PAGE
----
GM corn field studies endorse safety

derived toxins has a negligible impact on monarch larvae populations.

Tudor Toma(t.toma@ic.ac.uk)
Sep 16, 2001

Studies on the impact of genetically modified (GM) corn (Zea mays) on monarch butterfly caterpillars (Danaus plexippus) in the cornfields of Northern America provide more information on the environmental effects of genetically modified crops. Six papers published simultaneously in the on line early edition of Proceedings of the National Academy of Sciences seem to agree that Bacillus thuringiensis corn (Bt corn) has a negligible impact on monarch larvae populations, although it is suggested that one Bt corn hybrid could have sub-lethal effects on non target insect species.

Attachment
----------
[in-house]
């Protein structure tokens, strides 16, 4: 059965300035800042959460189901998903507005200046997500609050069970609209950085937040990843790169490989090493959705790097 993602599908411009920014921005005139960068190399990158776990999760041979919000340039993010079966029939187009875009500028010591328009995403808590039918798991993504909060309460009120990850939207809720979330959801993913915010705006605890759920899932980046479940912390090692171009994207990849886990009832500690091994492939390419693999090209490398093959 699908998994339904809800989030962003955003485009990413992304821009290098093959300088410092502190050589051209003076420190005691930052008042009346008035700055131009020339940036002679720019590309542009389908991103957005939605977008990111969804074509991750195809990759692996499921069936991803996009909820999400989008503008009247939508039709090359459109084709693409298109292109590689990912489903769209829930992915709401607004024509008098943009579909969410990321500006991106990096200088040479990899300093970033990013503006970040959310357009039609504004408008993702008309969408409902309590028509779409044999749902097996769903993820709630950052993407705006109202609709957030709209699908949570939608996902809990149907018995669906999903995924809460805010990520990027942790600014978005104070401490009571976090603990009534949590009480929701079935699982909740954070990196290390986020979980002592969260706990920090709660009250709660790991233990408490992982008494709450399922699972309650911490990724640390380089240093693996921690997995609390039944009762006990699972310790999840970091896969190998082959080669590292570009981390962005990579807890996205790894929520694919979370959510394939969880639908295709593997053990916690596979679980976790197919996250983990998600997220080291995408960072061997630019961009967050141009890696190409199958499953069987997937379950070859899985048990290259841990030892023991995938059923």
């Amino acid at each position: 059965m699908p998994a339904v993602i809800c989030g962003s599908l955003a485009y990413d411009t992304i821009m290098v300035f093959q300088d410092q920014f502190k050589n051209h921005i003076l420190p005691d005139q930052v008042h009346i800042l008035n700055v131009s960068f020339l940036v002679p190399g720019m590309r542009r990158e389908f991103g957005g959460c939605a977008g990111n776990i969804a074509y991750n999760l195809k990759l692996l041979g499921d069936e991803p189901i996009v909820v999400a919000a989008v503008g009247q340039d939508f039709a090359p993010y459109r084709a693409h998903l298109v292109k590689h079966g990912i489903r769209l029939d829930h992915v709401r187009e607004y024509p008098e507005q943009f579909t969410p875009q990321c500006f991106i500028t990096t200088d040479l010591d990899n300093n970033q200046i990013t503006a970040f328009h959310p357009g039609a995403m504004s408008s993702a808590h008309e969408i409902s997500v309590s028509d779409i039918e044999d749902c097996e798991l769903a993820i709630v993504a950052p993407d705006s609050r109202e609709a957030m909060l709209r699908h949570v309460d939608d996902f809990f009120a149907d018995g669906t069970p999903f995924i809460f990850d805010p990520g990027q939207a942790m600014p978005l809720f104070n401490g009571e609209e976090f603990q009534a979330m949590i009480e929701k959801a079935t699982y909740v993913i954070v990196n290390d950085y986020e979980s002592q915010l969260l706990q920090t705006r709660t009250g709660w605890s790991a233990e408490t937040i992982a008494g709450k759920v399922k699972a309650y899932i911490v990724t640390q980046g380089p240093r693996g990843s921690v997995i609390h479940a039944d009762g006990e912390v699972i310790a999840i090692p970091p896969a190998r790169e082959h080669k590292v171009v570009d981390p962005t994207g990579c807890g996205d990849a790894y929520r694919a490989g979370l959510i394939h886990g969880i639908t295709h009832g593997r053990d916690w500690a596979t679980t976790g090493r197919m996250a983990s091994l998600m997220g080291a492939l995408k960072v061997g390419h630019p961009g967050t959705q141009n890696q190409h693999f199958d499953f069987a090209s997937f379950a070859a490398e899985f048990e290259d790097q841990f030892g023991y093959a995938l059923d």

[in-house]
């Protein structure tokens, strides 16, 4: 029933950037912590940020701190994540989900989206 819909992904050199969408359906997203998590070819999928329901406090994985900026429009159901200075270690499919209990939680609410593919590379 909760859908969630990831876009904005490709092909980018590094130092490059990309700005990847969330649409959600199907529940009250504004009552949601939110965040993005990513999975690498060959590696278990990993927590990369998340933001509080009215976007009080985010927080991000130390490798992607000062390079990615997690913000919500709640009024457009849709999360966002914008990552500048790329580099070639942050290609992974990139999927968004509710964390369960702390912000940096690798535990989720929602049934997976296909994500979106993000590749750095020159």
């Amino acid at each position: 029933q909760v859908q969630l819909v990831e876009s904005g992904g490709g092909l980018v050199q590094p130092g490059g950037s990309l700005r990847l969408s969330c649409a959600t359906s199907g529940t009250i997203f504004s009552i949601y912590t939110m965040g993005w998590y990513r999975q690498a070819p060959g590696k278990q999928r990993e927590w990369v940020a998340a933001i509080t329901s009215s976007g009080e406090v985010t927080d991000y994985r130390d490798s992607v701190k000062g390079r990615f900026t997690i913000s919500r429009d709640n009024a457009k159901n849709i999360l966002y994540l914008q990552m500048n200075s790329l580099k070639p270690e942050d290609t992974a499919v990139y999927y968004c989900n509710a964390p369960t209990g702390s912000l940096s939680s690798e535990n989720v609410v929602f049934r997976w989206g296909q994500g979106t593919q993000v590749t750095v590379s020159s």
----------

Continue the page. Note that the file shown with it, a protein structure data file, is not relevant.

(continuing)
Bacillus thuringiensis was first described in Thuringia, Germany in 1911 and the toxins it produces have been available for pest control in commercial formulations since the 1930s. For many years Bt remained only a minor component of pest management. The bacteria finally received a celebrity status in 1996 when the first genetically engineered Bt corn was cultivated in...

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